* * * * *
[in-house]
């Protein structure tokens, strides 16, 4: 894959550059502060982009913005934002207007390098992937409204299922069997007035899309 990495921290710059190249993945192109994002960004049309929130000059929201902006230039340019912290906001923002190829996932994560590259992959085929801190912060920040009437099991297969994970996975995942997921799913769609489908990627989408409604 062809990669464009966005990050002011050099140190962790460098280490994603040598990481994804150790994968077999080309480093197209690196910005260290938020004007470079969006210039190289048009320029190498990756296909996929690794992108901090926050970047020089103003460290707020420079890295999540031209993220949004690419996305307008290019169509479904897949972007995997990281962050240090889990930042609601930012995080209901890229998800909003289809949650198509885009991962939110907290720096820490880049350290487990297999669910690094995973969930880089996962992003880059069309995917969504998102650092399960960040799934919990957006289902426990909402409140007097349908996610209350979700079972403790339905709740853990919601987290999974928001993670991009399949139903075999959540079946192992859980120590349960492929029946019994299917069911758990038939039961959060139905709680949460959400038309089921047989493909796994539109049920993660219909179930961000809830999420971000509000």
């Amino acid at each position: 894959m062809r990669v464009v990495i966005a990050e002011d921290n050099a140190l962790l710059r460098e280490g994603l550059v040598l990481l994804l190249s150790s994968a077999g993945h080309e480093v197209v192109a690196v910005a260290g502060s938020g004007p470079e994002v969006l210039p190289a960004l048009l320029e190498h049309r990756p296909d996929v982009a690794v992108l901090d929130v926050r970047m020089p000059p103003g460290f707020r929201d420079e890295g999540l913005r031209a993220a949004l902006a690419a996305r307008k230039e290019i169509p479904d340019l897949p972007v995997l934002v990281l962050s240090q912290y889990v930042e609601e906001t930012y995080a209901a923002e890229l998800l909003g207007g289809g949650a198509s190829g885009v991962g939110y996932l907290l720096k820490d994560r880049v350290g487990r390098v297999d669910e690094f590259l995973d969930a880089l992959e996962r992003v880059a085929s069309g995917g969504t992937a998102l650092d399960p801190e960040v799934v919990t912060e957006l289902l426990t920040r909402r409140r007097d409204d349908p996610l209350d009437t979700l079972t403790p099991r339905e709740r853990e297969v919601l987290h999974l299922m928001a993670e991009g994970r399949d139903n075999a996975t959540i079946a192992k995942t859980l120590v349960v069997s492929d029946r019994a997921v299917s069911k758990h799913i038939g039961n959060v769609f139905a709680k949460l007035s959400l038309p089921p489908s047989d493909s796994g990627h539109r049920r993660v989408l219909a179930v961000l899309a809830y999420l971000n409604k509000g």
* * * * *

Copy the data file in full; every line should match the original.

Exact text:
[in-house]
């Protein structure tokens, strides 16, 4: 894959550059502060982009913005934002207007390098992937409204299922069997007035899309 990495921290710059190249993945192109994002960004049309929130000059929201902006230039340019912290906001923002190829996932994560590259992959085929801190912060920040009437099991297969994970996975995942997921799913769609489908990627989408409604 062809990669464009966005990050002011050099140190962790460098280490994603040598990481994804150790994968077999080309480093197209690196910005260290938020004007470079969006210039190289048009320029190498990756296909996929690794992108901090926050970047020089103003460290707020420079890295999540031209993220949004690419996305307008290019169509479904897949972007995997990281962050240090889990930042609601930012995080209901890229998800909003289809949650198509885009991962939110907290720096820490880049350290487990297999669910690094995973969930880089996962992003880059069309995917969504998102650092399960960040799934919990957006289902426990909402409140007097349908996610209350979700079972403790339905709740853990919601987290999974928001993670991009399949139903075999959540079946192992859980120590349960492929029946019994299917069911758990038939039961959060139905709680949460959400038309089921047989493909796994539109049920993660219909179930961000809830999420971000509000």
């Amino acid at each position: 894959m062809r990669v464009v990495i966005a990050e002011d921290n050099a140190l962790l710059r460098e280490g994603l550059v040598l990481l994804l190249s150790s994968a077999g993945h080309e480093v197209v192109a690196v910005a260290g502060s938020g004007p470079e994002v969006l210039p190289a960004l048009l320029e190498h049309r990756p296909d996929v982009a690794v992108l901090d929130v926050r970047m020089p000059p103003g460290f707020r929201d420079e890295g999540l913005r031209a993220a949004l902006a690419a996305r307008k230039e290019i169509p479904d340019l897949p972007v995997l934002v990281l962050s240090q912290y889990v930042e609601e906001t930012y995080a209901a923002e890229l998800l909003g207007g289809g949650a198509s190829g885009v991962g939110y996932l907290l720096k820490d994560r880049v350290g487990r390098v297999d669910e690094f590259l995973d969930a880089l992959e996962r992003v880059a085929s069309g995917g969504t992937a998102l650092d399960p801190e960040v799934v919990t912060e957006l289902l426990t920040r909402r409140r007097d409204d349908p996610l209350d009437t979700l079972t403790p099991r339905e709740r853990e297969v919601l987290h999974l299922m928001a993670e991009g994970r399949d139903n075999a996975t959540i079946a192992k995942t859980l120590v349960v069997s492929d029946r019994a997921v299917s069911k758990h799913i038939g039961n959060v769609f139905a709680k949460l007035s959400l038309p089921p489908s047989d493909s796994g990627h539109r049920r993660v989408l219909a179930v961000l899309a809830y999420l971000n409604k509000g």